In the US, the stakes are higher, and typically factor in both number of books sold and the speed at which they’re moving. By some accounts, you need to sell 9,000 copies of your book in the first week of its release to hit the New York Times bestseller list. However, the blogosphere is full of discussions about such sales thresholds, with some claiming that it’s possible to achieve the Nirvana of NYT bestsellerdom with sales of just 5,000 books per week. This set bestselling author and blogger Tess Gerritsen to wondering whether anyone in America is reading books these days. “When a mere 5,000 book buyers determine the top sellers in a country of 300 million people, the industry is in trouble,” she wrote.

Bestselling author and entrepreneur Danielle LaPorte, whose blog reaches 200,000 readers, decodes The NYT list with an insider’s eye. Her introduction is as revealing as it is entertaining:

“Powerful. Elusive. Mysterious. Coveted. Nonsensical. Magical. Antiquated. Leading edge. This sums up most opinions of The New York Times bestseller list. It’s an ever-evolving system of measurement and reward that publishers and authors toil to understand and optimize. Writing an amazing book is a very small part of achieving a ‘bestseller’.”

On Amazon, the bestseller numbers are, if such a thing is possible, even more obscure. This monster outlet – acknowledged to be the largest bookseller in America – is now thought be responsible for about 30% of all print book sales, with some estimating that an average of about 300 copies sold per day will get you on Amazon’s top five list.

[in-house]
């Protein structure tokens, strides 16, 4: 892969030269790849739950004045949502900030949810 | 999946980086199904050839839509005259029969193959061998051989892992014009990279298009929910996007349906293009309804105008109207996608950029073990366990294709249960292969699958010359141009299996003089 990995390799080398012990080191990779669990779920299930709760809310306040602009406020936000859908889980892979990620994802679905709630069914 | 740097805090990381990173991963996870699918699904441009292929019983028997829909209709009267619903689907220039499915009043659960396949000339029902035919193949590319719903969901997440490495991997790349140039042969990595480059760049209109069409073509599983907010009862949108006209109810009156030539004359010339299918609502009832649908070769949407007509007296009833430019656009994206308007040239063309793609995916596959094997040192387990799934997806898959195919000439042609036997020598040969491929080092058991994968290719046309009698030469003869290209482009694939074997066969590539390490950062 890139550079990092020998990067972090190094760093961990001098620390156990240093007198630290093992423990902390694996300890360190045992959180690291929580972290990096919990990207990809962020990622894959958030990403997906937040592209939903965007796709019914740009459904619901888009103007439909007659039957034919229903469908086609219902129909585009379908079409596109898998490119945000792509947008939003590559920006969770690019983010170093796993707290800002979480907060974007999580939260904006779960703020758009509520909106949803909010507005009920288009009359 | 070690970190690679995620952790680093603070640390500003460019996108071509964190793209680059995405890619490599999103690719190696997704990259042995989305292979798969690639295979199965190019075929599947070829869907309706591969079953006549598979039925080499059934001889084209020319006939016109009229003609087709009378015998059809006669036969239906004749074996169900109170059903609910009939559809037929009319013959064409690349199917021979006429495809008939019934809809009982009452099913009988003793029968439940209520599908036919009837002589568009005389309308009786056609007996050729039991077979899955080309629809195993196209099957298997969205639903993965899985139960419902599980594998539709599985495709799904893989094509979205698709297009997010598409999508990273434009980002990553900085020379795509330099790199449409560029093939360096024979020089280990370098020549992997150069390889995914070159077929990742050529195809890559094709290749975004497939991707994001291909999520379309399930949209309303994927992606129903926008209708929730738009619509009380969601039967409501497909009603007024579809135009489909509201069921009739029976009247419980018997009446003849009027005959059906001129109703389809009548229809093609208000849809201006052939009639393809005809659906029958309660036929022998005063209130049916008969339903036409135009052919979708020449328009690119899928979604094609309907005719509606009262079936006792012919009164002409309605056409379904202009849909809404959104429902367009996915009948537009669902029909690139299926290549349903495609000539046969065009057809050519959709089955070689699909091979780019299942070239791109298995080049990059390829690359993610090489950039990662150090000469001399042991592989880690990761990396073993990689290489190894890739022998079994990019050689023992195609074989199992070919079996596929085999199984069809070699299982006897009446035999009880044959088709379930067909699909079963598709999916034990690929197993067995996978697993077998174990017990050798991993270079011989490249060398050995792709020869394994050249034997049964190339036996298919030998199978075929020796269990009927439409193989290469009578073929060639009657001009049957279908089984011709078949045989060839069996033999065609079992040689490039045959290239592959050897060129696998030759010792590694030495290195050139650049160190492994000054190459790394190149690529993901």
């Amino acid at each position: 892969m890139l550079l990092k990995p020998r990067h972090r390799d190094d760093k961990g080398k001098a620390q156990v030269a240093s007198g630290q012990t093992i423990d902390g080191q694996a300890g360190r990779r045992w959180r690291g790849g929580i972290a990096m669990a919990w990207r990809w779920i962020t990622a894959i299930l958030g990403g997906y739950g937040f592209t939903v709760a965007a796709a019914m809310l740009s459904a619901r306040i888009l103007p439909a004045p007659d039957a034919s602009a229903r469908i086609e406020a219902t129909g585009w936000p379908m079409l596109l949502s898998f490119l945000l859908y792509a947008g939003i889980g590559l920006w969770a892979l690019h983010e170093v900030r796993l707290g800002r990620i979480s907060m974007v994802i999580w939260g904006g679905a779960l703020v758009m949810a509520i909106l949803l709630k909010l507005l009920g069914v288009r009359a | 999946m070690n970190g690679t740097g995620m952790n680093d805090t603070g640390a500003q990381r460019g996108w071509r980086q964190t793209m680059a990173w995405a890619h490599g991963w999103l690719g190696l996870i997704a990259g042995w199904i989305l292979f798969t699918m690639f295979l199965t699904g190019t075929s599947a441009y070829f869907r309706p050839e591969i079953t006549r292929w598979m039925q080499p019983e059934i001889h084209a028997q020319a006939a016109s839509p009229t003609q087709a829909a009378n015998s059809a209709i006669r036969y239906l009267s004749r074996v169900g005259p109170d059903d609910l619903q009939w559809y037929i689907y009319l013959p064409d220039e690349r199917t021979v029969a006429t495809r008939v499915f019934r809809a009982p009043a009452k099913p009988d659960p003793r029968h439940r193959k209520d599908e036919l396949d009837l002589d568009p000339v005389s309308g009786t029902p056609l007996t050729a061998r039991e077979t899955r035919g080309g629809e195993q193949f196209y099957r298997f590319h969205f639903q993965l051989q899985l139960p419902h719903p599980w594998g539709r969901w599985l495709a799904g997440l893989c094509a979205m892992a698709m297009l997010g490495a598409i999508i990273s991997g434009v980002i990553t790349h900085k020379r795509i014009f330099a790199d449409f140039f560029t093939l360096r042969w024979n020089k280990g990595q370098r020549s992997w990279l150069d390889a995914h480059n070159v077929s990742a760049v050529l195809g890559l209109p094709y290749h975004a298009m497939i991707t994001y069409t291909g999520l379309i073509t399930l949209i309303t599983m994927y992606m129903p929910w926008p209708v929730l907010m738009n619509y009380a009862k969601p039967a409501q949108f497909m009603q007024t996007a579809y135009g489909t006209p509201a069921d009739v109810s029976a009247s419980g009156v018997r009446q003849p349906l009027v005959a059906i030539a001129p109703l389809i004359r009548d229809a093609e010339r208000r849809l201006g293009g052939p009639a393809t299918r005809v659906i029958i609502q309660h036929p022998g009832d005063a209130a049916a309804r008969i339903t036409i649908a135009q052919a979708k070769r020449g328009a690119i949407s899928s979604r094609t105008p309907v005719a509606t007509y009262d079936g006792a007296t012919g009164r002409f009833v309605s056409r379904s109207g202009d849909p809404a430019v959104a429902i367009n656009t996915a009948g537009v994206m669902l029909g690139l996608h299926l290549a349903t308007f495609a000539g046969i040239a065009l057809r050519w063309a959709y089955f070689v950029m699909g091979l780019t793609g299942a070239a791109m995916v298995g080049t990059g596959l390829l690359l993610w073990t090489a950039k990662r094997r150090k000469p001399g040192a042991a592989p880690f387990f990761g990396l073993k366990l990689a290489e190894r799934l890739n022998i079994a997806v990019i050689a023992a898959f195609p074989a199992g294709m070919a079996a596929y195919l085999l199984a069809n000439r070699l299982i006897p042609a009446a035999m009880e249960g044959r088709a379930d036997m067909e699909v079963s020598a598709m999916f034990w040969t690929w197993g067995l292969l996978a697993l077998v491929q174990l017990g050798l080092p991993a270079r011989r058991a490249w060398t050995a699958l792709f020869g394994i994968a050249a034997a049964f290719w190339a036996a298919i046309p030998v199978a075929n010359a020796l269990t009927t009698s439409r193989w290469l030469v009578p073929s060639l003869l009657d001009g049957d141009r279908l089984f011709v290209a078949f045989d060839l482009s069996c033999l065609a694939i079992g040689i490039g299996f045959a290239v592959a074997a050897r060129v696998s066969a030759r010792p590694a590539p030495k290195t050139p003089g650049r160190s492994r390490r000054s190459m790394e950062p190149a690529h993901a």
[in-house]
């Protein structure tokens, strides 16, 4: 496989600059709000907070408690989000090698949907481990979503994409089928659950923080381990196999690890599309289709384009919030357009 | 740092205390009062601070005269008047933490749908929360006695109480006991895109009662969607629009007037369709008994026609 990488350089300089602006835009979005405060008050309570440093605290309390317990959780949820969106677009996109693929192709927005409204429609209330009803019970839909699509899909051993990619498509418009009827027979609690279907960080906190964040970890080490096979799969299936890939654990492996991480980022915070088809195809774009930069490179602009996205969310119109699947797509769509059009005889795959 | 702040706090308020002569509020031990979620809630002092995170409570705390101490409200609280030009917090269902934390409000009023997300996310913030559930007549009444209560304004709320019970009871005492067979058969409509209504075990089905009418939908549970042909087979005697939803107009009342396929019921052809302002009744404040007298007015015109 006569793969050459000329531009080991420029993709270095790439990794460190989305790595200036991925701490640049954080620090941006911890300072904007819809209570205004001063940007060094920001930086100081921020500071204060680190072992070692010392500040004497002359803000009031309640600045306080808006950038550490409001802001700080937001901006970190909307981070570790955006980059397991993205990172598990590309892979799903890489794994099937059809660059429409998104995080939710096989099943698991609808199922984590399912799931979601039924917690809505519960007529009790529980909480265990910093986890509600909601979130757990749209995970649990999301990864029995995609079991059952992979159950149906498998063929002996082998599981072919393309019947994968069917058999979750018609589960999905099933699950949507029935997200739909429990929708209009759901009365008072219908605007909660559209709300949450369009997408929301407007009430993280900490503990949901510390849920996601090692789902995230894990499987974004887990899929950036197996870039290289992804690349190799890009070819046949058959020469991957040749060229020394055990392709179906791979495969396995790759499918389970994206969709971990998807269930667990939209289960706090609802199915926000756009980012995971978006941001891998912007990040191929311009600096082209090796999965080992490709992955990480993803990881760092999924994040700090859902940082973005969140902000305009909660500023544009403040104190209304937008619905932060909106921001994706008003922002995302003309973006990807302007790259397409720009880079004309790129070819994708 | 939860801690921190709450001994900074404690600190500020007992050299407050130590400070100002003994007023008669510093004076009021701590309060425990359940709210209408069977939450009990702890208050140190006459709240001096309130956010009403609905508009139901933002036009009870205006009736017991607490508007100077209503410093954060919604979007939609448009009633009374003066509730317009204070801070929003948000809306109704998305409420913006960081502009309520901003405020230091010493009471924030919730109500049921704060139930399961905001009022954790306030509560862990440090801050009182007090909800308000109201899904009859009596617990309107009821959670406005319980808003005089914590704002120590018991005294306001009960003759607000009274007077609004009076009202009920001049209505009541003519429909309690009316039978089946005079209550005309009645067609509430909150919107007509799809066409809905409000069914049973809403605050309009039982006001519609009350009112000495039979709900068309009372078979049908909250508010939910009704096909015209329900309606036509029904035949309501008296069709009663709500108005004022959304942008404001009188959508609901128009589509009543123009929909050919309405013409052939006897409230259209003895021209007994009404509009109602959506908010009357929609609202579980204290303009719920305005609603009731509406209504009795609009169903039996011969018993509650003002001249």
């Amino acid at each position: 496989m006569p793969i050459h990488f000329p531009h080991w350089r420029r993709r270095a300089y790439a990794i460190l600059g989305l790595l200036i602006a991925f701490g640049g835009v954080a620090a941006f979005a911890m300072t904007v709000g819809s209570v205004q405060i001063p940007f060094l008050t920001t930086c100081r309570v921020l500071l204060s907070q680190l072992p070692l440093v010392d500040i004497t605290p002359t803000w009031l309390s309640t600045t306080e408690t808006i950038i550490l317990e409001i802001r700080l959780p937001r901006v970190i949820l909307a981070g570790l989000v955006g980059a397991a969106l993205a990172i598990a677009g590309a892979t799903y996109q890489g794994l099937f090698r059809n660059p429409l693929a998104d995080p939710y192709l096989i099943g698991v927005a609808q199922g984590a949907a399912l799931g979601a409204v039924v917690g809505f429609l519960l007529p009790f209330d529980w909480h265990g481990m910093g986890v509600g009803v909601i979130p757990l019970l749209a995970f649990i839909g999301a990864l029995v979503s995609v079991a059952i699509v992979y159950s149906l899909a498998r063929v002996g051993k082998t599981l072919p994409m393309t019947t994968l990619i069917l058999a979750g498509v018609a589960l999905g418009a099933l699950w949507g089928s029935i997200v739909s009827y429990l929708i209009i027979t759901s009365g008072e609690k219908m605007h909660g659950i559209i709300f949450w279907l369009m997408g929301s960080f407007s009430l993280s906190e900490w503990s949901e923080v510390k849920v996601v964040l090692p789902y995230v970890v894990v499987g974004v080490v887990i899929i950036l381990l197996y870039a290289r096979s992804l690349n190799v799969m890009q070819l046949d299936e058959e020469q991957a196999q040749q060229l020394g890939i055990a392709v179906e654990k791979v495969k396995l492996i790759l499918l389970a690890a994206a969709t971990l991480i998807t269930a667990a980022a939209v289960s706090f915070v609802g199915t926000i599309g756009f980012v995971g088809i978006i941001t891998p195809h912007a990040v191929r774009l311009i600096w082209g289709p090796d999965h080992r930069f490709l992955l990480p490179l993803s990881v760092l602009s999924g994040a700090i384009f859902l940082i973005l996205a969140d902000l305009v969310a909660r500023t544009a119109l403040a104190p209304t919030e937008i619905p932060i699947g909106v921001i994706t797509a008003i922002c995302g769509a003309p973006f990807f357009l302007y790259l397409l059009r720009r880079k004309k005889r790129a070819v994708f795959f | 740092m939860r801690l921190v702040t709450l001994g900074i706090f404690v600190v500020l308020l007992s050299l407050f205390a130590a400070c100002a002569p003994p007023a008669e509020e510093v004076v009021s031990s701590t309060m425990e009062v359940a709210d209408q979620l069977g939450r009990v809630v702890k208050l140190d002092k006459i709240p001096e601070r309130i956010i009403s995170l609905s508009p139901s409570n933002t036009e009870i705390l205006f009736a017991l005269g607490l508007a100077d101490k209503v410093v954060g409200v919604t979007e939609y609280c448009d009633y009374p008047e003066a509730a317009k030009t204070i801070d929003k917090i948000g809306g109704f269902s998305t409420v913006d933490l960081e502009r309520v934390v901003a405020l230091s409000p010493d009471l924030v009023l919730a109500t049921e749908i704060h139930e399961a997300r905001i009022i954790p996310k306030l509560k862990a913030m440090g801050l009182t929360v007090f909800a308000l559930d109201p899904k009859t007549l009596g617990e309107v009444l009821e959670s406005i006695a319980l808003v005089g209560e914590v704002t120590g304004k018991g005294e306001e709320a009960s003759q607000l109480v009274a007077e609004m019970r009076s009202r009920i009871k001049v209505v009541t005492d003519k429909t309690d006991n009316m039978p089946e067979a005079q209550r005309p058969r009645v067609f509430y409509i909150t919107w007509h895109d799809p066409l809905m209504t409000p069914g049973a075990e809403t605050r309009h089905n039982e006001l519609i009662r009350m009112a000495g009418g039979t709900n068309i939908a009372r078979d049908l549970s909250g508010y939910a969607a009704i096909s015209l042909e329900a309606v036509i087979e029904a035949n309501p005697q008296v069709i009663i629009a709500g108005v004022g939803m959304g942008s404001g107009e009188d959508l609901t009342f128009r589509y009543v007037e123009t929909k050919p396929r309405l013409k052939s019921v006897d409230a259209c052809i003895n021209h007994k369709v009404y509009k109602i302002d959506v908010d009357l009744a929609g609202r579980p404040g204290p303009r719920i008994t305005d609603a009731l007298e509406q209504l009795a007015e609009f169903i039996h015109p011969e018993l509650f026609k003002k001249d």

Award-winning author Kailin Gow, who has learned the art of tracking her own bestsellers on the lists, tried to explain it all in a piece for Fast Company, titled “What Being a ‘Bestselling Author’ Really Means.”

I confess that everything I read merely confirmed what I already deeply suspected: the entire business of “bestseller” rankings is opaque to mere mortals. And maybe deliberately so.

Because there’s dark side to all this.

If you can scratch up the investment money to do it, you can buy your way onto a bestseller list. Seriously. It doesn’t come cheap, because the basic strategy is simply to buy up a sh*tload of your own books. Fast. Enough to spike the sales per day or sales per week figure into bestseller territory. There are even book promotion consultants who’ll engineer it for you, for a fee. Sound far-fetched, even creepy? It’s happening, baby.

But let me end on a high note: a list of the bestselling books of all time – books that have sold at least 50 million copies. FIFTY MILLION! This list is full of surprises too. But be forewarned: such a list is pretty hard to verify, and it no doubt comes with some major skews. For instance, published lists I found never included books of a religious nature, whose distribution is difficult to track (the Bible is usually thought to be the best selling book of all time, with estimates of over 5 billion copies).

I wonder if any of these authors went out and bought a few million copies of their own books just to become known as mega-bestsellers?

  • A Tale of Two CitiesCharles Dickens (1859) – 200 million (estimated)
  • Lord of the Rings, J.R.R. Tolkien (1954-1955) – 150 million
  • The Little Prince, Antoine de Saint-Exupéry (1943) – 140 million
  • Harry Potter and the Philosopher’s Stone, J.K. Rowling (1997) – 107 million
  • And Then There Were None, Agatha Christie (1939) – 100 million
  • Dream of the Red Chamber, Cao Xueqin (1754-1791) – 100 million
  • The Hobbit, J.R.R. Tolkien (1937) – 100 million
  • She: A History of Adventure, H. Rider Haggard (1857) – 100 million
  • The Lion, the Witch and the Wardrobe, C.S. Lewis (1950) – 85 million
  • The Da Vinci Code, Dan Brown (2003) – 80 million
  • Think and Grow Rich, Napoleon Hill (1937) – 70 million